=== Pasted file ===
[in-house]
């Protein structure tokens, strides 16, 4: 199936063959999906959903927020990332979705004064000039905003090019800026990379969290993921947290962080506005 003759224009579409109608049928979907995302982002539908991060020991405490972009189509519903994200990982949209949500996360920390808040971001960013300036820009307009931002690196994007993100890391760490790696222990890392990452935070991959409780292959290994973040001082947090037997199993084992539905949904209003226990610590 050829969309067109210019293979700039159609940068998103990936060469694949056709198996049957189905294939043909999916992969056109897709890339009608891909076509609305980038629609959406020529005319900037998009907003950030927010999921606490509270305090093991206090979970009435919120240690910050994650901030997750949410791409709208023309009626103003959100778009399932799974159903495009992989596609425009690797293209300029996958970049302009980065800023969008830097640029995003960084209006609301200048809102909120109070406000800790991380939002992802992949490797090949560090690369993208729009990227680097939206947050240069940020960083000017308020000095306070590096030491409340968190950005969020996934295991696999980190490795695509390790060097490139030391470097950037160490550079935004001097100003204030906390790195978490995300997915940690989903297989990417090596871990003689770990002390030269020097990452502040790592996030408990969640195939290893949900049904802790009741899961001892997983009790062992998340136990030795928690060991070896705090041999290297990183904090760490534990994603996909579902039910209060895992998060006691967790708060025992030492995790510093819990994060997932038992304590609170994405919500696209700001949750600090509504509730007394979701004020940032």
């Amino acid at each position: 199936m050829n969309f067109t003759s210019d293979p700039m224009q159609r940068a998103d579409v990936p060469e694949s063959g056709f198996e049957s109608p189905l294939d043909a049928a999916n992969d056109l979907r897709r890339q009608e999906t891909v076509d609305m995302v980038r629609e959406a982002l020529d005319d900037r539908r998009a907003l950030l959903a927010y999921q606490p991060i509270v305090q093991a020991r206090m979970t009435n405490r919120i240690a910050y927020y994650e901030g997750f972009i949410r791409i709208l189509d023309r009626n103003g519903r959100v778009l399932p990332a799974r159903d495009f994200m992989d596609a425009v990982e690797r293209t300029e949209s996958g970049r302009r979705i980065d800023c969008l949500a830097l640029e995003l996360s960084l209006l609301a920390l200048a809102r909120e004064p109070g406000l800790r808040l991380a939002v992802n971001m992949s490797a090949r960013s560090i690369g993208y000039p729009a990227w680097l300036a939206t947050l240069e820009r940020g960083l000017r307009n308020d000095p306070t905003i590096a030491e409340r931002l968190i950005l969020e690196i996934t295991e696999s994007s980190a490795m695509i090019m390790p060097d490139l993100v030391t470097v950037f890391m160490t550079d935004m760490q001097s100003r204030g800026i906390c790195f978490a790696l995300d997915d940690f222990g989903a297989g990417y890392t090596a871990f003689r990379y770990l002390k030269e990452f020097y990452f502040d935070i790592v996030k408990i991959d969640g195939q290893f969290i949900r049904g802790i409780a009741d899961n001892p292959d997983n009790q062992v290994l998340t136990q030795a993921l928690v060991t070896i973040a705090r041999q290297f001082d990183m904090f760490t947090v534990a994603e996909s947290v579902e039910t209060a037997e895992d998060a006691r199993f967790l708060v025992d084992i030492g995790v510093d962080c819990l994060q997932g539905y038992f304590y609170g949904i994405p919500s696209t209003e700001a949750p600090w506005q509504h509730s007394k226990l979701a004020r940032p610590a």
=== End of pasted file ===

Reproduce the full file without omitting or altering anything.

[in-house]
């Protein structure tokens, strides 16, 4: 199936063959999906959903927020990332979705004064000039905003090019800026990379969290993921947290962080506005 003759224009579409109608049928979907995302982002539908991060020991405490972009189509519903994200990982949209949500996360920390808040971001960013300036820009307009931002690196994007993100890391760490790696222990890392990452935070991959409780292959290994973040001082947090037997199993084992539905949904209003226990610590 050829969309067109210019293979700039159609940068998103990936060469694949056709198996049957189905294939043909999916992969056109897709890339009608891909076509609305980038629609959406020529005319900037998009907003950030927010999921606490509270305090093991206090979970009435919120240690910050994650901030997750949410791409709208023309009626103003959100778009399932799974159903495009992989596609425009690797293209300029996958970049302009980065800023969008830097640029995003960084209006609301200048809102909120109070406000800790991380939002992802992949490797090949560090690369993208729009990227680097939206947050240069940020960083000017308020000095306070590096030491409340968190950005969020996934295991696999980190490795695509390790060097490139030391470097950037160490550079935004001097100003204030906390790195978490995300997915940690989903297989990417090596871990003689770990002390030269020097990452502040790592996030408990969640195939290893949900049904802790009741899961001892997983009790062992998340136990030795928690060991070896705090041999290297990183904090760490534990994603996909579902039910209060895992998060006691967790708060025992030492995790510093819990994060997932038992304590609170994405919500696209700001949750600090509504509730007394979701004020940032």
């Amino acid at each position: 199936m050829n969309f067109t003759s210019d293979p700039m224009q159609r940068a998103d579409v990936p060469e694949s063959g056709f198996e049957s109608p189905l294939d043909a049928a999916n992969d056109l979907r897709r890339q009608e999906t891909v076509d609305m995302v980038r629609e959406a982002l020529d005319d900037r539908r998009a907003l950030l959903a927010y999921q606490p991060i509270v305090q093991a020991r206090m979970t009435n405490r919120i240690a910050y927020y994650e901030g997750f972009i949410r791409i709208l189509d023309r009626n103003g519903r959100v778009l399932p990332a799974r159903d495009f994200m992989d596609a425009v990982e690797r293209t300029e949209s996958g970049r302009r979705i980065d800023c969008l949500a830097l640029e995003l996360s960084l209006l609301a920390l200048a809102r909120e004064p109070g406000l800790r808040l991380a939002v992802n971001m992949s490797a090949r960013s560090i690369g993208y000039p729009a990227w680097l300036a939206t947050l240069e820009r940020g960083l000017r307009n308020d000095p306070t905003i590096a030491e409340r931002l968190i950005l969020e690196i996934t295991e696999s994007s980190a490795m695509i090019m390790p060097d490139l993100v030391t470097v950037f890391m160490t550079d935004m760490q001097s100003r204030g800026i906390c790195f978490a790696l995300d997915d940690f222990g989903a297989g990417y890392t090596a871990f003689r990379y770990l002390k030269e990452f020097y990452f502040d935070i790592v996030k408990i991959d969640g195939q290893f969290i949900r049904g802790i409780a009741d899961n001892p292959d997983n009790q062992v290994l998340t136990q030795a993921l928690v060991t070896i973040a705090r041999q290297f001082d990183m904090f760490t947090v534990a994603e996909s947290v579902e039910t209060a037997e895992d998060a006691r199993f967790l708060v025992d084992i030492g995790v510093d962080c819990l994060q997932g539905y038992f304590y609170g949904i994405p919500s696209t209003e700001a949750p600090w506005q509504h509730s007394k226990l979701a004020r940032p610590a």